Picture a twelve-year-old, curly brown-headed girl on a bus of individuals and married couples over the ages of forty, fifty, sixty, and maybe even seventy.
That was me on my first pilgrimage, and would you believe it when I say, “I loved every minute of it!”? (This may or may not be because of the Jameson and Guinness I got to try at every stop!) In all seriousness though, pilgrimages have been significant and important experiences in my life ever since this very first one to Ireland.
A year or two later, when I visited the nearby Basilica and National Shrine in Carey, Ohio, I learned you don’t actually have to go out of the country or even out of your state to make a pilgrimage.
There are Catholic pilgrimage sites in almost every state of the U.S. So, nothing should hold us back, right? We can eliminate the excuse that we have to travel across the world to make a pilgrimage.
Here are a few other reasons why I would encourage everyone to make an annual pilgrimage (while not mistaking it with an annual vacation). While reading through these, keep in mind that they are not exhaustive, especially because our desires for making pilgrimage aree often very personal and inspired by God.
The Yearning for More
Oh, how we all long for something more! Have you seen the quote by C.S. Lewis that states: “If I find in myself desires which nothing in this world can satisfy, the only logical explanation is that I was made for another world”?
Pilgrimages are really a journey in pursuit of something, or rather someone, who is beyond this life, God! We go on pilgrimage to have an encounter with the living God and to give him the opportunity to renew us in him and his love. We are seeking a taste of heaven in the here and now.
Getting Away to Allow Ourselves to Hear and See
Why is it that we need to go away to encounter God? Isn’t that why we go to Mass, Eucharistic Adoration, and pray at home and throughout our day at work?
Yes, we pray and worship in all of these ways that God desires and the Church encourages, but a pilgrimage is an extra way that allows us to step out of our everyday way of life, provide a special opportunity to tune out the noise, anxiety, work, children, spouses and give God our all.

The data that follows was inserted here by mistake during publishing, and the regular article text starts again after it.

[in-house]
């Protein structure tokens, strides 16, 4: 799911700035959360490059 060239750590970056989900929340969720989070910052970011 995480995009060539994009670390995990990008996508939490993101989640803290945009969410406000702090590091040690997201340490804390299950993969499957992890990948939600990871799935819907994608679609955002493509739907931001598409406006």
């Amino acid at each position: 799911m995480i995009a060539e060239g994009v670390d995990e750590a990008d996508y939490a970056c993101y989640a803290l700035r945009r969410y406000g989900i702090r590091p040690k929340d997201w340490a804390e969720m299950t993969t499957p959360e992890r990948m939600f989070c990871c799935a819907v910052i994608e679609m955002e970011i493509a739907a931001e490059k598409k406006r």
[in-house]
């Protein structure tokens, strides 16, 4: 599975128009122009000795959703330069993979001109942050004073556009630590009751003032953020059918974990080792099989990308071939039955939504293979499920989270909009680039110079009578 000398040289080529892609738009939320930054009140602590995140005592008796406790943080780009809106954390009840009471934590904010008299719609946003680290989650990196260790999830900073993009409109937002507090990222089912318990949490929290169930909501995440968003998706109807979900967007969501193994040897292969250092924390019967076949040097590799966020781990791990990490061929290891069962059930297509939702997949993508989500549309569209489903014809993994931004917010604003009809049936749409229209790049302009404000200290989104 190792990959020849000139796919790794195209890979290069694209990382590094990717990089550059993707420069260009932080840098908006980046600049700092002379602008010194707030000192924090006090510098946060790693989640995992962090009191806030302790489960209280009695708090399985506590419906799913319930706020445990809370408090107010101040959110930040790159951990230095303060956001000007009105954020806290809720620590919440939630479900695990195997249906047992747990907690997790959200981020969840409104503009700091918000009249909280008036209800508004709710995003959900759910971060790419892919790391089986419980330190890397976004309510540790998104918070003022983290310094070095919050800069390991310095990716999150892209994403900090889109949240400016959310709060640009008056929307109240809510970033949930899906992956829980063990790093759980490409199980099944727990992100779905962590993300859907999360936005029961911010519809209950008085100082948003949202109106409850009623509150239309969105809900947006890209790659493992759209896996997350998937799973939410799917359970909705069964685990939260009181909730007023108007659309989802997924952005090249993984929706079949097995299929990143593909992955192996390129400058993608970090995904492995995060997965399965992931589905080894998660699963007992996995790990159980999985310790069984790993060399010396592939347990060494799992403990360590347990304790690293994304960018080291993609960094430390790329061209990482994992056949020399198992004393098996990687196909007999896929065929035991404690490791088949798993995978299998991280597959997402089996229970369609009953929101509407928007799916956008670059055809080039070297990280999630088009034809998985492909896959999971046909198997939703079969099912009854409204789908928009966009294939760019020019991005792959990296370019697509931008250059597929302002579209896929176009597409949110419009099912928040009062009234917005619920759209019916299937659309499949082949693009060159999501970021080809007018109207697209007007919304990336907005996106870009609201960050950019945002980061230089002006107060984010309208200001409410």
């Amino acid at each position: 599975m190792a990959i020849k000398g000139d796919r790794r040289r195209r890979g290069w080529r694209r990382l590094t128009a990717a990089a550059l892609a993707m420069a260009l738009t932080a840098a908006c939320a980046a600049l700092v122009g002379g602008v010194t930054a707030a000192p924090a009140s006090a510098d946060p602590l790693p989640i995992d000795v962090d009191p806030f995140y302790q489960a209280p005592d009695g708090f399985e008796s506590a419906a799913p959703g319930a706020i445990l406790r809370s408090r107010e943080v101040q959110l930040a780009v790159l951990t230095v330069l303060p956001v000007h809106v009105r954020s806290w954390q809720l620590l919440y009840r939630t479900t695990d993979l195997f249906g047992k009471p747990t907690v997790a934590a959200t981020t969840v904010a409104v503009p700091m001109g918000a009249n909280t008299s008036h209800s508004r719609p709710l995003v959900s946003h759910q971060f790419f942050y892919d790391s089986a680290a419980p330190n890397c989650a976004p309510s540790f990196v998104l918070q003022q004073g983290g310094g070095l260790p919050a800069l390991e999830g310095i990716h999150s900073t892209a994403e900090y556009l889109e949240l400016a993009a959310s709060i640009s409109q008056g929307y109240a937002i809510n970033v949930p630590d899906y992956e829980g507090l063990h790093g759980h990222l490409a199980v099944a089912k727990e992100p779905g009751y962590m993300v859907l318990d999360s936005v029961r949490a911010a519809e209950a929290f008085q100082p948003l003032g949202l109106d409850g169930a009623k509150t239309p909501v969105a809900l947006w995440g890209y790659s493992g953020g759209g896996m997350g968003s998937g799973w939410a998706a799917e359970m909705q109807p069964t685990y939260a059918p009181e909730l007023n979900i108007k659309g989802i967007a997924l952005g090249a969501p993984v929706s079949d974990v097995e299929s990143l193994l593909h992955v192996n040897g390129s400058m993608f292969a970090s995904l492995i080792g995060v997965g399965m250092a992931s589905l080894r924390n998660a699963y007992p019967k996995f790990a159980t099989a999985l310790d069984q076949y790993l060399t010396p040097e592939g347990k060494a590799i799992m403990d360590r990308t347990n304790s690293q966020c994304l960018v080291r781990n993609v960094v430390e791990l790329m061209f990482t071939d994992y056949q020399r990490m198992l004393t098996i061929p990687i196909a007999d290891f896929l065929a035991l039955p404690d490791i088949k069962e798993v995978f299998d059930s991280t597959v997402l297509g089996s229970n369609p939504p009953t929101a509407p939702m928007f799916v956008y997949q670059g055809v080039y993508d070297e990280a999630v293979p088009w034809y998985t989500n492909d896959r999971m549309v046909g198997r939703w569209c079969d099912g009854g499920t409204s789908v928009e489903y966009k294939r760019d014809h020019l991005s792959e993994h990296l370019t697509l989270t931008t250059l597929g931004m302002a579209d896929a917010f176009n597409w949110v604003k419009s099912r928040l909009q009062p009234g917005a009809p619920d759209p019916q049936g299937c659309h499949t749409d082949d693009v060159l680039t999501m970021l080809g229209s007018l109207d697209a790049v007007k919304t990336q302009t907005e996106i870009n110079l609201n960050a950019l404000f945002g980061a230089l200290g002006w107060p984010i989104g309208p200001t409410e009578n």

If you are looking to learn more about how to deepen your prayer life, I would be remiss if I did not point you towards my “Introduction to Prayer” Spiritual Direction Package. Let’s get our prayer on, girls!
A Time To Listen
The primary goal of a pilgrimage is to entrust ourselves to the Lord. This is a time many choose to renew their baptismal promises even (I’ve done this on a few pilgrimages.). To surrender to him once more, allow the Lord to hold you and show you his love. This means allowing him to speak. We do this by quieting ourselves. Which may be the most difficult part of the whole pilgrimage! “In the silence of the heart God speaks.” – Mother Teresa
Give yourself permission and make times throughout each day on pilgrimage a no-tech time. Let your spouse and kids know that you won’t be accessible at certain times. And do yourself a huge favor and say good-bye to social media for the entire pilgrimage. The peace and freedom that comes with signing out of your apps will speed up the listening process immensely.
There are No “Accidents” on a Pilgrimage
A dear priest friend of mine, Father Bob, always says there are no accidents on a pilgrimage. Not meaning you can’t fall off your bike or scrape your knee, but that every encounter, missed road, found holy card, closed coffee shop, etc. might ought to be considered as a gift, or even providential, something to be challenged by and learned from!
These accidents may be so profound that they should be discerned for an extended period of time and taken to prayer and your spiritual director.
Your Next Pilgrimage Does Not Count as Your Vacation
Many of us are overburdened or more bluntly, we are burnt out, ladies! A pilgrimage provides an opportunity for rest, peace, affirmation, healing, consolation and even new life direction.
Pilgrimages can also be the opportunity to thank God for an answered prayer or to offer him a particular intention. I have personally found pilgrimages to be a time gifted to learn myself better and develop a deeper self-awareness of my needs and how I treat others. Not always easy, but definitely needed!
However, the purpose of a pilgrimage may not be clear to you when you set out and the purpose of it may not become clear to you for months or even years. This is not the goal of vacations and definitely not how the typical individual would look at planning their next getaway.
When I picture a vacation, I think of sand volleyball, kayaks, margaritas, shopping, and silly shenanigans with family and friends. All of which I also think you need for health and sanity! Pilgrimages provide for something deeper and long-lasting though. Do you see my point?
Time with others is also a distinguishing factor in both of these necessary times of rest. While the focus of a pilgrimage is your relationship with God (even if you go with others), the focus of vacation can often be relationship with the people who vacation with us.
To dig deeper and learn more about the purpose of pilgrimage, the history of pilgrimage, and age old insight into where to make a pilgrimage, consider reading “Why Pilgrimage?” by David Baldwin.
Giveaway: Win a Pilgrimage to The National Shrine and Museum of Saint Thérèse
Since pilgrimages are important for our spiritual journey and to get you planning your pilgrimage for 2021, I have $200 to give you, as well as a two-night hotel stay in Darien, Illinois as you make your pilgrimage to The National Shrine and Museum of Saint Thérèse in 2021. Enter to win today!